Survival of a Native
Culture - Page 1 of 5
One of the primary tourist attractions in Iquitos
is the Bora Indians who live near San Andrés Village on the Nanay River.
Many tourists visit them and see them dance in their traditional attire
(topless), but few get to really know the
Boras and their culture. Who are these indigenous people and how did they
come to live near Iquitos?
The Bora native community consists of about 3,000 native-speakers almost all
living in Peru (about 2000 individuals) and Colombia (about 1000 people),
although several Bora villages exist in Brazil. Unfortunately, the
Brazilian Boras no longer speak their native language having been largely
assimilated into the Brazilian culture. Some linguists believe that the Bora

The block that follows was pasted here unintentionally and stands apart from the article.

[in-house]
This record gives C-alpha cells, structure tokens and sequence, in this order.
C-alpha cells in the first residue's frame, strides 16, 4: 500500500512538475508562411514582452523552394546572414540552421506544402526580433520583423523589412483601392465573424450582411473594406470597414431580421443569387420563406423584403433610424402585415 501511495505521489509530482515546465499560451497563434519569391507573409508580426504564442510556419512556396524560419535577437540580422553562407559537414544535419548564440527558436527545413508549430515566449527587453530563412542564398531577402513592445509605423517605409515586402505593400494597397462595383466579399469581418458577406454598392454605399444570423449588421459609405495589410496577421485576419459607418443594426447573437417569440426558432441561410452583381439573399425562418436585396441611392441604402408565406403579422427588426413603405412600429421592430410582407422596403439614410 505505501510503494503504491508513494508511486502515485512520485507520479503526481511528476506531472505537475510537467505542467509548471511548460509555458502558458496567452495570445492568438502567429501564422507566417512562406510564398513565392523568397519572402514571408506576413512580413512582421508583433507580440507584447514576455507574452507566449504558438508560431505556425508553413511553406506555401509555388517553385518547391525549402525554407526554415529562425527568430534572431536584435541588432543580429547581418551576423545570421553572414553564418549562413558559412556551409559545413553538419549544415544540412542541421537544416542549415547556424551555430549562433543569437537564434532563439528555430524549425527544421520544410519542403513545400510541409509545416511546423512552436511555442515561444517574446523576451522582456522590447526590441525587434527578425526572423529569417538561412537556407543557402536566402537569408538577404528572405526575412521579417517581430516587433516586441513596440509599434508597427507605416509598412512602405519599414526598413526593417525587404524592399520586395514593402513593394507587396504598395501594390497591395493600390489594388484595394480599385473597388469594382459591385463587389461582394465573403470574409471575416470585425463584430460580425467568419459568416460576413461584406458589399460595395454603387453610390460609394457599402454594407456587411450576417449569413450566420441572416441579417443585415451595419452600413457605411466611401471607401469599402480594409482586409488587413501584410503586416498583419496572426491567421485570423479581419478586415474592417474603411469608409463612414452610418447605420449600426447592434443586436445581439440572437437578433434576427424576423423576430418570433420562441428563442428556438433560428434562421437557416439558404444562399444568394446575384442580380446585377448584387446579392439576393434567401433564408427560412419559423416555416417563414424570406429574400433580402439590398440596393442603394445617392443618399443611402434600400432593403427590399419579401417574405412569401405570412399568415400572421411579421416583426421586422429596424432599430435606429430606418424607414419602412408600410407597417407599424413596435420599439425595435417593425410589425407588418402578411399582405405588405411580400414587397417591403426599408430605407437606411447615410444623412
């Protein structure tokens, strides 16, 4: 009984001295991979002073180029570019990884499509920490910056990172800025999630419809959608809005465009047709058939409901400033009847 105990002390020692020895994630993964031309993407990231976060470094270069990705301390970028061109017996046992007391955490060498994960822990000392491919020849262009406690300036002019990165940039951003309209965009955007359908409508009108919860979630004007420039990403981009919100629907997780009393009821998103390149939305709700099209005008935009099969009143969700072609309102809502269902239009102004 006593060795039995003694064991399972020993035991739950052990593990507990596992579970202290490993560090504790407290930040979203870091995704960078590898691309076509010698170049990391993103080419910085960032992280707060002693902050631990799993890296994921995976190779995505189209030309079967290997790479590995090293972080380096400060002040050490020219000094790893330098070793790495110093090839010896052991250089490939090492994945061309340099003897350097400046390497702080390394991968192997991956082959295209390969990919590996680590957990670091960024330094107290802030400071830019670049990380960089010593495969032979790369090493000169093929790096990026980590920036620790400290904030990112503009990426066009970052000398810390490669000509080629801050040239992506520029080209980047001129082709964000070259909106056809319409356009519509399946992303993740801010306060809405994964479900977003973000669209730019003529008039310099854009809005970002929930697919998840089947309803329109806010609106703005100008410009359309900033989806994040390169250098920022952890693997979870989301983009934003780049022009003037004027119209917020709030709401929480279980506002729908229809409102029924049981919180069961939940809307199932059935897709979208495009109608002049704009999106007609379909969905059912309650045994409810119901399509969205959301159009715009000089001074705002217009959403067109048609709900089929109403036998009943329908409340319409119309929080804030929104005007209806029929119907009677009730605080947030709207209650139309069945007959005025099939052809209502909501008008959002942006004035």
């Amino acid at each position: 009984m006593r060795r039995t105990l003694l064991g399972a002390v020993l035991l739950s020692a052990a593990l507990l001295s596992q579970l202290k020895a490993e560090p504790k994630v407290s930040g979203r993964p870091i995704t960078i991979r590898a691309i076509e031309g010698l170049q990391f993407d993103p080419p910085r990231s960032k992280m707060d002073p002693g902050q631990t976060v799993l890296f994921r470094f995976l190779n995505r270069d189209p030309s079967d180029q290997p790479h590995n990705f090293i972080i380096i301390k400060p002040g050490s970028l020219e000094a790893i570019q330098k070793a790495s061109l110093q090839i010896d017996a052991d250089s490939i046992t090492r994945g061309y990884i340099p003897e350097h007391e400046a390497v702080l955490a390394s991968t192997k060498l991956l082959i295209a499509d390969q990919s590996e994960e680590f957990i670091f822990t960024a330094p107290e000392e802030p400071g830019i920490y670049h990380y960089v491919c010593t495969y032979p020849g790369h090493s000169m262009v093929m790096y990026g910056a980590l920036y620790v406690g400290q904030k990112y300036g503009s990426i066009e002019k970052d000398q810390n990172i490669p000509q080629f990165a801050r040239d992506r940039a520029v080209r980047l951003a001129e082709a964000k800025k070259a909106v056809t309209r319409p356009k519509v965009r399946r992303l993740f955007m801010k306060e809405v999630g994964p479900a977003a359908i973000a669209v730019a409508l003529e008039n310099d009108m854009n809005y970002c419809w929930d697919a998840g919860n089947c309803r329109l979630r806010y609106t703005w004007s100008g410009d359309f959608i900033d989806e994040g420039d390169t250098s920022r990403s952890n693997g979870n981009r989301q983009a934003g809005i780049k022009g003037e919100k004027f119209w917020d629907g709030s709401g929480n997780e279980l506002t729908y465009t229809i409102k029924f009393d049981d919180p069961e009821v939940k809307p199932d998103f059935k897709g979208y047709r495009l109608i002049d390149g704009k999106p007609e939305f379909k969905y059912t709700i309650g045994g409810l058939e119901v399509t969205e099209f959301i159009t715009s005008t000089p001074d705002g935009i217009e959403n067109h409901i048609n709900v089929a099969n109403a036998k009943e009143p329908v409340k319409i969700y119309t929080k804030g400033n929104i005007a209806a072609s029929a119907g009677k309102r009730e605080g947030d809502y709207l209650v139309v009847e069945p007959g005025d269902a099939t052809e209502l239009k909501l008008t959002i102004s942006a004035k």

language is related to Huitoto (Witoto).
The Bora tribe is divided into different clans, typically represented by an
animal. They paint their faces with different designs with "huito" (Genipa
americana), depending upon their clan. Intermarriage with the same clan
is prohibited, thus preventing interbreeding and genetic aberrations within
Traditionally, the Boras Indians do not dance nude (topless) as they do for tourists in
Iquitos. Instead they use large batons that they pound in unison
on the ground.
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